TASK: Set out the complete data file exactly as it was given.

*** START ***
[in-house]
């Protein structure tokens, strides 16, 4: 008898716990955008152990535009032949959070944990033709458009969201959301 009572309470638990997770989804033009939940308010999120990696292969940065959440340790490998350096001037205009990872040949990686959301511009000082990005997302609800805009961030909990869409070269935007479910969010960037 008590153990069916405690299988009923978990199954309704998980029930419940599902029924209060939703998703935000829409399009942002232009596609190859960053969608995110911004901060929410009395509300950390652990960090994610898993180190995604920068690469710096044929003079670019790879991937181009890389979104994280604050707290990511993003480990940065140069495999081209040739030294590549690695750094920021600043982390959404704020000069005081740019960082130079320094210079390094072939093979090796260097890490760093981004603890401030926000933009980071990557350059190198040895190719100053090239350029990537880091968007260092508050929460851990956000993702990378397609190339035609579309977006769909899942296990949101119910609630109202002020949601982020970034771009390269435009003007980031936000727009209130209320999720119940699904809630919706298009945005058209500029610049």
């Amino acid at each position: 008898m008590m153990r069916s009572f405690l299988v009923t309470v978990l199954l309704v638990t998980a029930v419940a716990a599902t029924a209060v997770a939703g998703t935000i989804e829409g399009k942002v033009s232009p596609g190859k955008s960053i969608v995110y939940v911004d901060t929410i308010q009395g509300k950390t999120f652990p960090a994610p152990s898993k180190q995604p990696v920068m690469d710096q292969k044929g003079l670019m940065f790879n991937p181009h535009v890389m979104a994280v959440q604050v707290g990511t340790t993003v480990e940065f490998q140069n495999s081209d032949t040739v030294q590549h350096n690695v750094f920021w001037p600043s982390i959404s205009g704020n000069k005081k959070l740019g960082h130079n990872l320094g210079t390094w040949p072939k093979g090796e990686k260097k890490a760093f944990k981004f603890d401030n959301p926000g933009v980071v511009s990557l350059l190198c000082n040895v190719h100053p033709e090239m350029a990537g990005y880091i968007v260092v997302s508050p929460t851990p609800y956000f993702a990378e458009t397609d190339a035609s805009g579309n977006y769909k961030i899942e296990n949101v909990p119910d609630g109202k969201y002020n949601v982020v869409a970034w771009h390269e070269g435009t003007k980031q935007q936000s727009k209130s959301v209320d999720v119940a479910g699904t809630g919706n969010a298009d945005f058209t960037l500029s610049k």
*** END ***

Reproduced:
[in-house]
């Protein structure tokens, strides 16, 4: 008898716990955008152990535009032949959070944990033709458009969201959301 009572309470638990997770989804033009939940308010999120990696292969940065959440340790490998350096001037205009990872040949990686959301511009000082990005997302609800805009961030909990869409070269935007479910969010960037 008590153990069916405690299988009923978990199954309704998980029930419940599902029924209060939703998703935000829409399009942002232009596609190859960053969608995110911004901060929410009395509300950390652990960090994610898993180190995604920068690469710096044929003079670019790879991937181009890389979104994280604050707290990511993003480990940065140069495999081209040739030294590549690695750094920021600043982390959404704020000069005081740019960082130079320094210079390094072939093979090796260097890490760093981004603890401030926000933009980071990557350059190198040895190719100053090239350029990537880091968007260092508050929460851990956000993702990378397609190339035609579309977006769909899942296990949101119910609630109202002020949601982020970034771009390269435009003007980031936000727009209130209320999720119940699904809630919706298009945005058209500029610049």
């Amino acid at each position: 008898m008590m153990r069916s009572f405690l299988v009923t309470v978990l199954l309704v638990t998980a029930v419940a716990a599902t029924a209060v997770a939703g998703t935000i989804e829409g399009k942002v033009s232009p596609g190859k955008s960053i969608v995110y939940v911004d901060t929410i308010q009395g509300k950390t999120f652990p960090a994610p152990s898993k180190q995604p990696v920068m690469d710096q292969k044929g003079l670019m940065f790879n991937p181009h535009v890389m979104a994280v959440q604050v707290g990511t340790t993003v480990e940065f490998q140069n495999s081209d032949t040739v030294q590549h350096n690695v750094f920021w001037p600043s982390i959404s205009g704020n000069k005081k959070l740019g960082h130079n990872l320094g210079t390094w040949p072939k093979g090796e990686k260097k890490a760093f944990k981004f603890d401030n959301p926000g933009v980071v511009s990557l350059l190198c000082n040895v190719h100053p033709e090239m350029a990537g990005y880091i968007v260092v997302s508050p929460t851990p609800y956000f993702a990378e458009t397609d190339a035609s805009g579309n977006y769909k961030i899942e296990n949101v909990p119910d609630g109202k969201y002020n949601v982020v869409a970034w771009h390269e070269g435009t003007k980031q935007q936000s727009k209130s959301v209320d999720v119940a479910g699904t809630g919706n969010a298009d945005f058209t960037l500029s610049k």